As the owner of a vehicle, you expect the manufacturer to take the utmost caution with concerns to driver and passenger safety. Unfortunately, even major auto corporations—General Motors, in this case—sometimes cut corners or don’t address a problem as quickly as they should.
According to a recent report from 7NEWS Denver, 13 GM traffic deaths have been linked to a faulty ignition switch that took 10 years to recall.
Sadly, the fix for the faulty ignition would have cost just 57 cents per vehicle to fix. Members of Congress demanded answers from GM’s CEO last month on just why it took a decade to recall the vehicles with the faulty ignition.
While GM’s CEO, who just took over the position in January, insists that the company does and will continue to put the safety of consumers first, the families of those lost due to the delayed recall question why it took so long for a recall announcement.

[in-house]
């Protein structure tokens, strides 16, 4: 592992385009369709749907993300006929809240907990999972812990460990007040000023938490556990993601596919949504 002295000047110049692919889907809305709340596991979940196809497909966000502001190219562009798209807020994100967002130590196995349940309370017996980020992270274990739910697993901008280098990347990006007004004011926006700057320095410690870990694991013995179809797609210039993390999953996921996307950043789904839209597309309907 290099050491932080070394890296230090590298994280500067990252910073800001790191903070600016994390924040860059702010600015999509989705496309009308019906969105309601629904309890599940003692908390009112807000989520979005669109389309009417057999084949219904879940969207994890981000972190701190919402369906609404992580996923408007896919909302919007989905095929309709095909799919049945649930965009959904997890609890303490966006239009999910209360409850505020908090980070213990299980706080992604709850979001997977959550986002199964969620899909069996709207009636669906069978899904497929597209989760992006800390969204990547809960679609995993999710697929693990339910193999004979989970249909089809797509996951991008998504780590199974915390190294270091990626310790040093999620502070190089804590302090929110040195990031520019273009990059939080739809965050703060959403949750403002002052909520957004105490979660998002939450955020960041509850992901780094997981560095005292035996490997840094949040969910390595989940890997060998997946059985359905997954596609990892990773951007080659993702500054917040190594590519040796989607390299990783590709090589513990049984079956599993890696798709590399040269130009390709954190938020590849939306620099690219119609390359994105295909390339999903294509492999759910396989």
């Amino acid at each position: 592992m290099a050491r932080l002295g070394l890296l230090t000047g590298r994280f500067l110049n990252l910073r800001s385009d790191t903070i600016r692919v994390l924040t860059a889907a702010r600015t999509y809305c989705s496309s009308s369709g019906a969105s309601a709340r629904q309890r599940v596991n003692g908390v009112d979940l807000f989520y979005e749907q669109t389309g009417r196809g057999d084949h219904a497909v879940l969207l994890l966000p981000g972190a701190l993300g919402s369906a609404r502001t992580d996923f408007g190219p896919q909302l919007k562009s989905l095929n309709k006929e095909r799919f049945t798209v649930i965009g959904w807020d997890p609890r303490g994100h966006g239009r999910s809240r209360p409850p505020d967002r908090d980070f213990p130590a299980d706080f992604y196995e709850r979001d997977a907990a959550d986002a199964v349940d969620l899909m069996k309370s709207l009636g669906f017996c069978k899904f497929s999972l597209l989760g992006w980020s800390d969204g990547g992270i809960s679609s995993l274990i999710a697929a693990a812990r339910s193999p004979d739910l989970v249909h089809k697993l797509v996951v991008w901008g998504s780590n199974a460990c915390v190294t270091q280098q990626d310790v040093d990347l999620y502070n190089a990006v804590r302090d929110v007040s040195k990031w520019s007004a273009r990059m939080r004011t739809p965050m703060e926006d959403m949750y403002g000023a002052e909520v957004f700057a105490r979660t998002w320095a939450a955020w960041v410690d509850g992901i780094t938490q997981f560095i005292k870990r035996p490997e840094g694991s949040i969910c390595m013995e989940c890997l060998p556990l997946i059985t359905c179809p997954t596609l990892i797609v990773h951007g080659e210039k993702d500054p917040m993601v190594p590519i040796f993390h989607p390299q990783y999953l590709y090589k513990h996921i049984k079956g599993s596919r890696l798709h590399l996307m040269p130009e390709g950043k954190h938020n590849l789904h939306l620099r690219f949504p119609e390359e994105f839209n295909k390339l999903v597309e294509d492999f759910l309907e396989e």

Since February of this year, GM has recalled 2.6 million cars, mostly Chevy Cobalts and Saturn Ions, for the faulty ignition switches. The dangerous problem can cause the engine to cut off in traffic, disable power steering, power brakes, and the air bags. The new switches became available on April 7.
The House Energy and Commerce Committee has found 133 warranty claims filed with GM over 10 years, detailing customer complaints of sudden engine stalling when they drove over a bump or brushed the keys with their knee. All of these claims were filed between June 2003 and June 2012.
If you or a loved one has been injured due to a faulty ignition in a GM vehicle, don’t hesitate to reach out to an experienced Colorado Springs car accident injury attorney today for the help you need. This is a problem that should have been addressed a decade ago—and has cost 13 lives due to hesitation on the part of General Motors.